As noted in an earlier post, the ramping up of prosecutions of non-U.S. citizens, particularly for immigration-related offenses, has contributed to recent increases in the federal inmate population. Non-U.S. citizens now comprise more than 25% of the BOP inmate population, and 12% of federal prisoners are serving time for immigration-related offenses. Concurrent with the population spike, the Bureau of Prisons, whose immediate past Director is the Chief Corrections Officer of Corrections Corporation of America (CCA), transferred the vast majority of removable (deportable) male prisoners (a.k.a., the criminal alien population) from standard, BOP-operated Federal Correctional Institutions to contract facilities “operated primarily by private corrections companies” notwithstanding evidence from its own researchthat “[p]rivately operated prisons appear to have systemic problems in maintaining secure facilities.”
In late May, a prison disturbance occurred at CI Adams County, Mississippi, a CCA contract facility. Media reportsconcerning an FBI affidavit filed last week in support of a criminal complaint against one of the individuals allegedly involved — the affidavit, filed one day before the named inmate’s sentence was scheduled to end, is available via the link — indicate that rather than gang-associated violence, as first alleged, the disturbance stemmed from an organized effort to voice complaints about the institution and its management:
Markovitz’s affidavit states that Mexican inmates at the Adams County Correctional Center, which houses immigrants who reentered the U.S. after being deported, were upset about what they believed was disrespectful treatment from prison staff, inadequate health care and poor-quality food.
Early reports, most notably from Adams County Sheriff Chuck Mayfield, indicated that a fight between Mexican gangs started the melee at the prison, which Nashville-based Corrections Corporation of America owns. Prison and immigrant-rights advocates doubted claims of gang involvement from the beginning, telling the Jackson Free Press at the time that reports of abuse from inmates were common.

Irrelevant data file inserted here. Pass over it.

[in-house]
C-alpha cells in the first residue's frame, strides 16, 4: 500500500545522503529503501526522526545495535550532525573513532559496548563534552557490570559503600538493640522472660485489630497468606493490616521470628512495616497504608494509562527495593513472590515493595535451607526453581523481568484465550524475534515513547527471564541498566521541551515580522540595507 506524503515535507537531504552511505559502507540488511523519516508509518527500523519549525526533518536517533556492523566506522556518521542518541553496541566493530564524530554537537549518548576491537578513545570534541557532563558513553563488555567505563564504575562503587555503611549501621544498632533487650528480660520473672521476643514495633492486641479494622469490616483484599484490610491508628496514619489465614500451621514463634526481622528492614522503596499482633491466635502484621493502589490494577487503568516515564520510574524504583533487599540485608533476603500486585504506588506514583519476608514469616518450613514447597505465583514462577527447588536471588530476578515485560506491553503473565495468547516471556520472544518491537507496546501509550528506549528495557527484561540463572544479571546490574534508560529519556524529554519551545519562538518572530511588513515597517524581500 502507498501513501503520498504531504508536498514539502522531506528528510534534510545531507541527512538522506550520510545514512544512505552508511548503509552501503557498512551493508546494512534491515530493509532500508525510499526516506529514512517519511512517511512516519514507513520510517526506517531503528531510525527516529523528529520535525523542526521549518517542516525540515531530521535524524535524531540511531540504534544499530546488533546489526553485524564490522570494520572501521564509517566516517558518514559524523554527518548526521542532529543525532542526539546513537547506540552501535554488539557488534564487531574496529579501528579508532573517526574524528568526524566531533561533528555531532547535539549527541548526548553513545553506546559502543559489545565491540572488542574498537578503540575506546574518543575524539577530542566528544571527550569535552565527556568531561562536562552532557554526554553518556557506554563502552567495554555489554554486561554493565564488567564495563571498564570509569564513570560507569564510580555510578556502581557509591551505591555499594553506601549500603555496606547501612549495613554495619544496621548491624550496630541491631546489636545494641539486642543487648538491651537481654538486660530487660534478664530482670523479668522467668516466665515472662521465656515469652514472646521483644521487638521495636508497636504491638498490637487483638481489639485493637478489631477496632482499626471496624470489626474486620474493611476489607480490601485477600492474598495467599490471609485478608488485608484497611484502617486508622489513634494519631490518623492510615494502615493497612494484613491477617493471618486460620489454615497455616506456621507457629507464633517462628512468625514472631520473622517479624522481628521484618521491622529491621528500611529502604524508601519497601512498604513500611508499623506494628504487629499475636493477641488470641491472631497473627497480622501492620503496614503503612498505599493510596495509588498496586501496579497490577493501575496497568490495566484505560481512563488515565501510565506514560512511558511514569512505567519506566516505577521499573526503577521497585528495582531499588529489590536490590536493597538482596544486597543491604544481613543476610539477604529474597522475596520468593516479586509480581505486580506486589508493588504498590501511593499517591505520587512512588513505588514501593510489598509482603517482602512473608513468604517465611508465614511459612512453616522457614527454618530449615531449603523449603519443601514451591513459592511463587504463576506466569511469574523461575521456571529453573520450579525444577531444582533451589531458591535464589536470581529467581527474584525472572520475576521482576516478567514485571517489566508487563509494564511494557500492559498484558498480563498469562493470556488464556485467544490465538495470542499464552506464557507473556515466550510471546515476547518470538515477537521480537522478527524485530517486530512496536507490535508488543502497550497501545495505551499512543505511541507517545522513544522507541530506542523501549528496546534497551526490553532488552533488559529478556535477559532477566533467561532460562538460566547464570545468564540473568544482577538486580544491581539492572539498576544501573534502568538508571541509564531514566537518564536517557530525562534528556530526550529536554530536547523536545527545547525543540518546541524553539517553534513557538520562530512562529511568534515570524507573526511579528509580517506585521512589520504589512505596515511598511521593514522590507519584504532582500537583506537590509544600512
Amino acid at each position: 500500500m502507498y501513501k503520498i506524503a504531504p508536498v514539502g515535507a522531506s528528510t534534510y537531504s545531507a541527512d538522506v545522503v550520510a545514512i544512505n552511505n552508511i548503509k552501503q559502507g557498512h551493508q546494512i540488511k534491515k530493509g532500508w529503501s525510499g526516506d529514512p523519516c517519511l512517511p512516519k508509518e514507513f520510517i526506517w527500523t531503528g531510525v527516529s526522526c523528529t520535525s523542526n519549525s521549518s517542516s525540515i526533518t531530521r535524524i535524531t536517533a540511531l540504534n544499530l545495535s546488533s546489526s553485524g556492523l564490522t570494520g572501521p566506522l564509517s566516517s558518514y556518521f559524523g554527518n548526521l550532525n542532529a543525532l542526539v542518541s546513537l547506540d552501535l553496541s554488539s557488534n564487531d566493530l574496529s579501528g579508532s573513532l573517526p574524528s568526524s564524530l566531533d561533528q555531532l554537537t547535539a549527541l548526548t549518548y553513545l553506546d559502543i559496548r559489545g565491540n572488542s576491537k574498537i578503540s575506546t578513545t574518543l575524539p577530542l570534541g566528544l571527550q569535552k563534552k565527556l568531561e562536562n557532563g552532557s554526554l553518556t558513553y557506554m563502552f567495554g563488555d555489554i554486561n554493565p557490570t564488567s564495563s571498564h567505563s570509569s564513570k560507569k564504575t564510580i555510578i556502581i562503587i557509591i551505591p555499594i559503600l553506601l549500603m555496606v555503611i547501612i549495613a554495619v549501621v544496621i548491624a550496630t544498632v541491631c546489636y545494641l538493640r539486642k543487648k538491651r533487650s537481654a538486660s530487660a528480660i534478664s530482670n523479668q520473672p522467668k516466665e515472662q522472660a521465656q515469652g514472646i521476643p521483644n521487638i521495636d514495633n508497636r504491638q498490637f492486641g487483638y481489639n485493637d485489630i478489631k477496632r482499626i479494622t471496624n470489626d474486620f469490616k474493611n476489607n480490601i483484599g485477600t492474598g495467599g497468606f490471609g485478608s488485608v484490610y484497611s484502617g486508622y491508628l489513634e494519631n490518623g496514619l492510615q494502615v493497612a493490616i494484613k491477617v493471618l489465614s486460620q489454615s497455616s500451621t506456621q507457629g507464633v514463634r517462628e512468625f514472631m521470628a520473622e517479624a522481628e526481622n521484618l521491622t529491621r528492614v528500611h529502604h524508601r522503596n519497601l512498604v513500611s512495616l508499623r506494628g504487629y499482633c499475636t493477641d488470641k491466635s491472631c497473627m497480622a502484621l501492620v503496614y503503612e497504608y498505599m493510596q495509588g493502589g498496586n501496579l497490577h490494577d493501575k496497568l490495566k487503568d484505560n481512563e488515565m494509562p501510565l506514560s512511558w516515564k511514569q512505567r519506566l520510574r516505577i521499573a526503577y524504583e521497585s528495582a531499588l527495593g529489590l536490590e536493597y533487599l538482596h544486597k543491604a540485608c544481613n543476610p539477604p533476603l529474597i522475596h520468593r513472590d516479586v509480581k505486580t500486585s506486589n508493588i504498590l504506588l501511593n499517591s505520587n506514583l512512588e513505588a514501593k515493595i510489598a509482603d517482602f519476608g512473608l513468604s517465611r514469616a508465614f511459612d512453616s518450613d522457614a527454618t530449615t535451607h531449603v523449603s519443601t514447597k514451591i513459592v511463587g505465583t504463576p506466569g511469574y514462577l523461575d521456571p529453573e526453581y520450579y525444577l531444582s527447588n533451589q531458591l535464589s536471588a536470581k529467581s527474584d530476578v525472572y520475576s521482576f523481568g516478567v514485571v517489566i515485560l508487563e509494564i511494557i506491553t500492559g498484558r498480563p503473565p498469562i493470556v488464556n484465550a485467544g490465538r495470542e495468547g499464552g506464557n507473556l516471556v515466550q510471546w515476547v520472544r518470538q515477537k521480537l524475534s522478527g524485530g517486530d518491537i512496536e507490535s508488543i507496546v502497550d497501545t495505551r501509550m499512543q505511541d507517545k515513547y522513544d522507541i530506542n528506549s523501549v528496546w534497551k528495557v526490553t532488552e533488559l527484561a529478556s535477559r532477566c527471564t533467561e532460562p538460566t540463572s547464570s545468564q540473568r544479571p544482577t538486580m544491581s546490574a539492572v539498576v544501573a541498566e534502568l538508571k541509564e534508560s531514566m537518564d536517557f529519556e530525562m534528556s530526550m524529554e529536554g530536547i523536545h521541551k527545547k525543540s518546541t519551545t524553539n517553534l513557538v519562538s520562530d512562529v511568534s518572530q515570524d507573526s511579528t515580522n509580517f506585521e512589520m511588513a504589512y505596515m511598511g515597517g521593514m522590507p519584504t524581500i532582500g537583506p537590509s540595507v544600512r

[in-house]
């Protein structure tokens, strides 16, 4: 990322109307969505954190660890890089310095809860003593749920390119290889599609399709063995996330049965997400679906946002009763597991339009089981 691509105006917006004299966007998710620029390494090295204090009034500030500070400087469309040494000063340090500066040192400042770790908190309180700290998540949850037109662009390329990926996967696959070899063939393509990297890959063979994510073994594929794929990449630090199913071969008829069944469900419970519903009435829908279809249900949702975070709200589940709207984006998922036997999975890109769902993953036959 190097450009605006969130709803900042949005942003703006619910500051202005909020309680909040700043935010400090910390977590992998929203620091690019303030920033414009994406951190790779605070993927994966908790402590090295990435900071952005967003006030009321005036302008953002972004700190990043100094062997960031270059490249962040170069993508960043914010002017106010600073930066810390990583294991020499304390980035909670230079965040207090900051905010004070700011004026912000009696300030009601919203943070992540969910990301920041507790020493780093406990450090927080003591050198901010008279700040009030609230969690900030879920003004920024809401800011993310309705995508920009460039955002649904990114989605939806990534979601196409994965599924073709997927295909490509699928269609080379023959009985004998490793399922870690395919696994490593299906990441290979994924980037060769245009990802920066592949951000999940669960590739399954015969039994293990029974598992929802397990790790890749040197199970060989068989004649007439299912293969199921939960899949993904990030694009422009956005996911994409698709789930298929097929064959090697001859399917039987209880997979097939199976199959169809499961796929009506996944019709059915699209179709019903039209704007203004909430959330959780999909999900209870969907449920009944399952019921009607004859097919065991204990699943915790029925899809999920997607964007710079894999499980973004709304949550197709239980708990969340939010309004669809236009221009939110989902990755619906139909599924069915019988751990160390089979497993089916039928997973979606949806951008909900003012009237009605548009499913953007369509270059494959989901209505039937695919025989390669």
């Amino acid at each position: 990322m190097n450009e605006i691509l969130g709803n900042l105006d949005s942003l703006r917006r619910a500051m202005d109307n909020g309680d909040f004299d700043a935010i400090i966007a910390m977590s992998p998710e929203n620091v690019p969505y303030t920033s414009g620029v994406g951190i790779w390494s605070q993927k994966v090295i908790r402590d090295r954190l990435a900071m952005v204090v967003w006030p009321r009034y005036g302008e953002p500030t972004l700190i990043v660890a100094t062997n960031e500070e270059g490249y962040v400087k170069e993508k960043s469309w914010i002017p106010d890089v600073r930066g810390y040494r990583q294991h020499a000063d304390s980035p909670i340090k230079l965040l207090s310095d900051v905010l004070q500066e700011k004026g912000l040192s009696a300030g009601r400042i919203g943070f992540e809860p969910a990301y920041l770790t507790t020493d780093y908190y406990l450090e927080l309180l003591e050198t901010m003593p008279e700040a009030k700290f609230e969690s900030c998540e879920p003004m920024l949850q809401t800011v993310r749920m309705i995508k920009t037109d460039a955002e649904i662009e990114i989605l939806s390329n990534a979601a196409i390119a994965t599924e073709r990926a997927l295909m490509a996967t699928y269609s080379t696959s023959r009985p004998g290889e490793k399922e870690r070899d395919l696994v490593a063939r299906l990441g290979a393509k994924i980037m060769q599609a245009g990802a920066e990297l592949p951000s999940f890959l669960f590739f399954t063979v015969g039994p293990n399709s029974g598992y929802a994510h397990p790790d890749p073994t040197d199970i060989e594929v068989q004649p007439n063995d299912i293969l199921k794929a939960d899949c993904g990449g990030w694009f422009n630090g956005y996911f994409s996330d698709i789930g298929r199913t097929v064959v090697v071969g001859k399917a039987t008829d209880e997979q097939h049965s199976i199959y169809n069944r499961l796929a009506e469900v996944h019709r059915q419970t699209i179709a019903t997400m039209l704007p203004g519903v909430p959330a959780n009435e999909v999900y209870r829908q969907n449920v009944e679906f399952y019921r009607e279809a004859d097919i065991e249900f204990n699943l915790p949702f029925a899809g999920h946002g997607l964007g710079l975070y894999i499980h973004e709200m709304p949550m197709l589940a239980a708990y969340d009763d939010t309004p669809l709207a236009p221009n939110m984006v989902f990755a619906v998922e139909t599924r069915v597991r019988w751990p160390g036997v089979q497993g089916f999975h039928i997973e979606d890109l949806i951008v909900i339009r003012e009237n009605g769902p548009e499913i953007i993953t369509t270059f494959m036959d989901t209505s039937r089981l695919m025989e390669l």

The FBI’s affidavit bolsters those claims. The report states that leaders of the Paisas wanted to submit a list of grievances to Warden Vance Laughlin and instructed its members to disobey staff instructions. The group also prepared a list of corrections officers they no longer wanted working at the facility.
According to the Washington Post, “FBI spokeswoman Deborah Madden said Paisas are a loosely affiliated group within the prison, without ties to organized gangs.” Still, the apparently organized disturbance, which resulted in hostage taking and the death of one correctional officer, reportedly caused an estimated $1.3 million in damage.
At one point, the inmates gained access to a section of the prison by telling the warden they wanted to go back to their cells, but they ended up taking more hostages once they got into that part of the facility, the affidavit said. Other inmates were able to break through a fence and get a 32-foot ladder, which they used to get on the roof of a building. That’s where Carithers was killed.
The affidavit describes a chaotic scene in which inmates were picking up tear gas canisters and hurling them back at guards. Some guards locked themselves in safe rooms, but the inmates used keys taken from other officers to get into the rooms. They also looted the kitchen and commissary.
This unfortunate incident is not too surprising. Complaints about the BOP are common, and often justified. However, the nature and scope of complaints concerning contract facilities housing non-U.S. citizens are of a different order. These facilities have a generally poor reputation.